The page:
One executive from College Board states his dislike for the User Percentile for just this reason – it is not a “stable” population. However, it seems unfair to the uneducated student to not provide more detail that explains that the User Percentiles are the only way to compare to prior years.This is why the Concordance Tables are necessary, and they have just been released.
Why did College Board inflate scores and percentiles?
Kate Dalby, a prominent SAT/ACT tutor in Pittsburgh, called these New scores (both PSAT and SAT) “The College Board Bait and Switch?” 2 Given the inflated scores and percentiles from the PSAT last fall, many students opted to take the New SAT instead of the ACT. How many of these students would have opted for the ACT had they understood the inflation? Dan Edmonds of Noodle Education speculates the College Board may be intentionally inflating scores to attract more students. 3 Certainly, College Board has been under intense competitive pressure with the ACT since in 2012 the number of ACT test-takers surpassed that of the SAT.
Substantially Decreased Benchmark Scores
Composite Benchmark scores that College Board defines as “college readiness” were substantially decreased from a 1550 (old SAT) in 2015 to a 1010 New SAT, which is equivalent to a 1370 old SAT. Percentiles for these scores have dropped from 42nd to 37th for these benchmark scores.
Looking deeper into the components of the Benchmarks, the Math section appeared virtually unchanged; however, the English-Language Arts benchmarks were reduced by at least 110 points. Almost half of the National Representative sophomores would miss the old benchmark, yet only 10% of National Representative sophomores miss the new benchmark. It is difficult to understand the rationale behind these changes.
College Board also redefined its Benchmark or College Readiness Standard to read, “The college and career readiness benchmarks for the SAT predict a 75 percent likelihood of achieving at least a C in a set of first-year, credit-bearing college courses.” The Old Standard had read, ’The college readiness benchmark was calculated as the SAT score associated with a 65 percent probability of earning a first-year GPA of 2.67 (B-) or higher.”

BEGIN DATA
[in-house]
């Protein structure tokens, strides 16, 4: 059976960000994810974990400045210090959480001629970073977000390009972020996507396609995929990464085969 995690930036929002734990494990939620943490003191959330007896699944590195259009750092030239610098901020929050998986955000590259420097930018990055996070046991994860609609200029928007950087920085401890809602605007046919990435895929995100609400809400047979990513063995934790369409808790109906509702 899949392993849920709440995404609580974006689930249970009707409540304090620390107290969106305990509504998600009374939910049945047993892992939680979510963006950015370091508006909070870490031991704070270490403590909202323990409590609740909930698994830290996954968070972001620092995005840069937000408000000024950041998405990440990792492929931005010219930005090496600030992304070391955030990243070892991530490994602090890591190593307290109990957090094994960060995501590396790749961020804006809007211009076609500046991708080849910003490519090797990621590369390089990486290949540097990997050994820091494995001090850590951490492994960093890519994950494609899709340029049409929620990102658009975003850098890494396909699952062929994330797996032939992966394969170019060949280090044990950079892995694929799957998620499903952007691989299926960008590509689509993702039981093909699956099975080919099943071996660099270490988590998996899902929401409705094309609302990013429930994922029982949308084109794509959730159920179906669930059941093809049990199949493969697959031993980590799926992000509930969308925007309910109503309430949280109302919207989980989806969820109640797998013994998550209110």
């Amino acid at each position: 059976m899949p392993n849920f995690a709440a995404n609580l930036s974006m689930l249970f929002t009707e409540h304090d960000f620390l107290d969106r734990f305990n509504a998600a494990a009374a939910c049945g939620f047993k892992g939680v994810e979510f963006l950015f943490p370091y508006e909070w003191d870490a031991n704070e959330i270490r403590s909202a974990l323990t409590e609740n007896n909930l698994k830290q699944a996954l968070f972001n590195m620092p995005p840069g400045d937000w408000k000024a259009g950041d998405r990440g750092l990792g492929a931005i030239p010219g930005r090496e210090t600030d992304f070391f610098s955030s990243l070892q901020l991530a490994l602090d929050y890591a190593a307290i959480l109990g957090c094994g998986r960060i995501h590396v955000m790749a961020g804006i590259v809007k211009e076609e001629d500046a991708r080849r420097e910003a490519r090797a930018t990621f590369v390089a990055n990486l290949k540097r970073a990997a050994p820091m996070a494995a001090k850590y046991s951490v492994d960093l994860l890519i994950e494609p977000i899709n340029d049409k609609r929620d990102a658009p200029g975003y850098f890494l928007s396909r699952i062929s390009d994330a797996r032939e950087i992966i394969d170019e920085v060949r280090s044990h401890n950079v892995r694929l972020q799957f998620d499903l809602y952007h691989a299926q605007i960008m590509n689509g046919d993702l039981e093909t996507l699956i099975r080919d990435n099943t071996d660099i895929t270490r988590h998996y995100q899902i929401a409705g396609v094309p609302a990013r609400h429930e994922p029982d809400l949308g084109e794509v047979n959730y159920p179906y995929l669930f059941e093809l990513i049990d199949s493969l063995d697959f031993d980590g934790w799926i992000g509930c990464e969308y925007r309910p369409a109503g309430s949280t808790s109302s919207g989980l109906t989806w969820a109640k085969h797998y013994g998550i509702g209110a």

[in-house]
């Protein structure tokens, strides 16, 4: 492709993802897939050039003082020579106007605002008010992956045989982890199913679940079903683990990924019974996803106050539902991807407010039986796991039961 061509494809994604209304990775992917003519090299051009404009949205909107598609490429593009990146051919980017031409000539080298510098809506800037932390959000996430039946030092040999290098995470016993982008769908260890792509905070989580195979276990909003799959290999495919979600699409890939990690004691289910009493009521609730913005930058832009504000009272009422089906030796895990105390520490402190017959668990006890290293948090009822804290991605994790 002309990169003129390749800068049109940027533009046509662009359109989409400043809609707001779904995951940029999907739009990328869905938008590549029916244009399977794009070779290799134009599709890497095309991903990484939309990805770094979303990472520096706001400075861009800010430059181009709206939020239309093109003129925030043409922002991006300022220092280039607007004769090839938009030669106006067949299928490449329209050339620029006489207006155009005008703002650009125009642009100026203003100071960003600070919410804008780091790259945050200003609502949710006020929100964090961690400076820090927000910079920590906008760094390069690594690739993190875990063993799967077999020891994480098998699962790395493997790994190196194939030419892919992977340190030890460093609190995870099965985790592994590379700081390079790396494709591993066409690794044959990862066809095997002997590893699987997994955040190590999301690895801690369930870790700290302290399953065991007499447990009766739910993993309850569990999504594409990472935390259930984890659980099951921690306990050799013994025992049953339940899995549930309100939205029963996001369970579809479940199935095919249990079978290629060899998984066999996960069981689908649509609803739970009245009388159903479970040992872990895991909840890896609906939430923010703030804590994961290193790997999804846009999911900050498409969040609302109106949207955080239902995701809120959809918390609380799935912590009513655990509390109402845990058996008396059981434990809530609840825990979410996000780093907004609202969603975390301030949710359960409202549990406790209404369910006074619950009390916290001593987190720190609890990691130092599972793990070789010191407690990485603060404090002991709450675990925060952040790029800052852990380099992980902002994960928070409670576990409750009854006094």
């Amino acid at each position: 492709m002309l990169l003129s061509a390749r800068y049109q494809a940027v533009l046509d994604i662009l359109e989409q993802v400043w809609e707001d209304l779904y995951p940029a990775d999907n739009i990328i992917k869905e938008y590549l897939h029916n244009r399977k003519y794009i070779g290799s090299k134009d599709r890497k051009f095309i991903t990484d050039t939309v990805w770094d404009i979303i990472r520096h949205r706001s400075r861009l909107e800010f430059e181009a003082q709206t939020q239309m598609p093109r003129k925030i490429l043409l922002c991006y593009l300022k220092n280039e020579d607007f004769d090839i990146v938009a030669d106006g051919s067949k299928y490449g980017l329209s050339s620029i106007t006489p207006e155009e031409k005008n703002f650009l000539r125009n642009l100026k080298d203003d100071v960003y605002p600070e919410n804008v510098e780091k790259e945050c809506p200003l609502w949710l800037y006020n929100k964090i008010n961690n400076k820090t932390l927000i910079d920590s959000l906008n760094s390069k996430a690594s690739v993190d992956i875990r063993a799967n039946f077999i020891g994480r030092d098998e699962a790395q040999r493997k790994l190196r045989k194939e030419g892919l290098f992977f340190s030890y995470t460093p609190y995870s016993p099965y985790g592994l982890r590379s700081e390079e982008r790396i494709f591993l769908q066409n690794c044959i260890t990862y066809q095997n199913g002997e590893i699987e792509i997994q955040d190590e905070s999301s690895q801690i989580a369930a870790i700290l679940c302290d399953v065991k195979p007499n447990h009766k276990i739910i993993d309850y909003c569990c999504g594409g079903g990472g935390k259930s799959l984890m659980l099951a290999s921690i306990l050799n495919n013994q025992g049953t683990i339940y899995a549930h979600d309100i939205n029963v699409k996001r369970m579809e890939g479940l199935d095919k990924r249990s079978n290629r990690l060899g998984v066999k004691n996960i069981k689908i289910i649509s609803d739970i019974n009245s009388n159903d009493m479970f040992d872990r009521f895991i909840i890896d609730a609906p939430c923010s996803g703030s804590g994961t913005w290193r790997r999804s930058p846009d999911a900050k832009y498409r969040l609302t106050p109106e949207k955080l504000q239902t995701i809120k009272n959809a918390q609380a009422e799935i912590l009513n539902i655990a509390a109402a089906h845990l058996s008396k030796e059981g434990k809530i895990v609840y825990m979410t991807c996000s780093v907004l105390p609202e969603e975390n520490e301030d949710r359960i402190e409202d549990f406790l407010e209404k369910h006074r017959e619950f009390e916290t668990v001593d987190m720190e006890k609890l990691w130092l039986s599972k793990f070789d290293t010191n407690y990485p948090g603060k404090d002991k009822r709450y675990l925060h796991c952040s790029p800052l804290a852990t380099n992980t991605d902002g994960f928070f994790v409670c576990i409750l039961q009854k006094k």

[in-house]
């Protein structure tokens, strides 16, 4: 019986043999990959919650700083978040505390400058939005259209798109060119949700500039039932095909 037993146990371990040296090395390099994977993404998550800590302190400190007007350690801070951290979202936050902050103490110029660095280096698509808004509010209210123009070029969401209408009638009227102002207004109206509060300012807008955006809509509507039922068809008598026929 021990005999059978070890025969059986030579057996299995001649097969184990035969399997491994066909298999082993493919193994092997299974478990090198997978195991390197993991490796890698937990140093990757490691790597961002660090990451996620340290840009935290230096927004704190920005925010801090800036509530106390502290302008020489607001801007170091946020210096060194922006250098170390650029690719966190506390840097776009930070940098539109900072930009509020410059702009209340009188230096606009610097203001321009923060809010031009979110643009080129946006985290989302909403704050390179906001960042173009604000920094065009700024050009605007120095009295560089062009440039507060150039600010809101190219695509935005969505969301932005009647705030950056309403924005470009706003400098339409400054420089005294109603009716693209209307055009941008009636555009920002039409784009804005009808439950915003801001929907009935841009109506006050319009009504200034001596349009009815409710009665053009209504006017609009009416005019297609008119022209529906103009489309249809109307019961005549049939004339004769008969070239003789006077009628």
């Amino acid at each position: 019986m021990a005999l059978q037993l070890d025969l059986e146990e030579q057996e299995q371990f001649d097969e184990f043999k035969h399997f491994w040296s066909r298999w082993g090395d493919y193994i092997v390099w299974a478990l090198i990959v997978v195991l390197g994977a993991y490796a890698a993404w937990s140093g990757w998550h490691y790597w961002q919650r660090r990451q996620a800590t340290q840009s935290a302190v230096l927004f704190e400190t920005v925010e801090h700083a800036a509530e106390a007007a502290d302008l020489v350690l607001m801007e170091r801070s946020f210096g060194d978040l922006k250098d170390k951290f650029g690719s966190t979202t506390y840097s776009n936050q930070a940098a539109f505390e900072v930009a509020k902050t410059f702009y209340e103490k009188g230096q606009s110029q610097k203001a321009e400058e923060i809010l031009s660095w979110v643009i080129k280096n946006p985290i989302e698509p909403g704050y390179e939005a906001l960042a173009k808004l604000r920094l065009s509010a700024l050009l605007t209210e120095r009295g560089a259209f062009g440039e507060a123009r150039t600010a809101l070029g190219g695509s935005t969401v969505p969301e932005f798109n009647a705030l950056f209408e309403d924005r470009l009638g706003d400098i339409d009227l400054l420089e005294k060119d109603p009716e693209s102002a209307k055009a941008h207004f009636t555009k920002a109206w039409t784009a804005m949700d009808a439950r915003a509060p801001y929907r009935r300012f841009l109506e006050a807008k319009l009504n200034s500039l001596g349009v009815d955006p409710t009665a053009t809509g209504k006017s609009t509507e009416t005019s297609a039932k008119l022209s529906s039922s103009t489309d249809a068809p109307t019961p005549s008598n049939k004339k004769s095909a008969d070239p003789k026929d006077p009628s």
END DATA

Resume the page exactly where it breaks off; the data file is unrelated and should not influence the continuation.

The change to the new Readiness standard brings the New SAT more in line with the ACT wording. The definitions did not contribute to the substantially decreased benchmark scores. Concordance Tables released after only one New SAT test In 2005, the last time that College Board did a comprehensive overhaul of its SAT, CB waited an entire year to create Concordance tables to equate the New and Old tests. This time, after only the initial new test, College Board produced its Concordance Tables. The majority of juniors were counseled to avoid taking the first two New SATs, so it is highly unlikely that these test results come from a typical representative sampling of juniors. It is unknown when or how often these Concordance Tables will be revised.
ACT CEO is NOT in agreement with College Board’s published Concordance of the New SAT to the ACT
Further, ACT CEO Roorda has published two letters 4 (first letter is printed in Dalby’s blog) expressing his anger and disagreement with the Concordance tables that attempt to equate to the ACT. First, the ACT was never contacted to collaborate in the production of these tables. The last time the SAT and ACT collaborated was 10 years ago. Roorda feels that in order to create a rigorous concordance, meaningful data must be collected for roughly a year. He tells students and their families that “Until then, we urge you not to use the SAT Score Converter. And not to listen to messages suggesting the old SAT and the new SAT, or even the ACT, are comparable. For me, that’s unequivocal…”
Stay tuned, because it’s clear that we’ll be hearing more about comparing New SAT-Old SAT-ACT scores as the data continues to be collected and analyzed….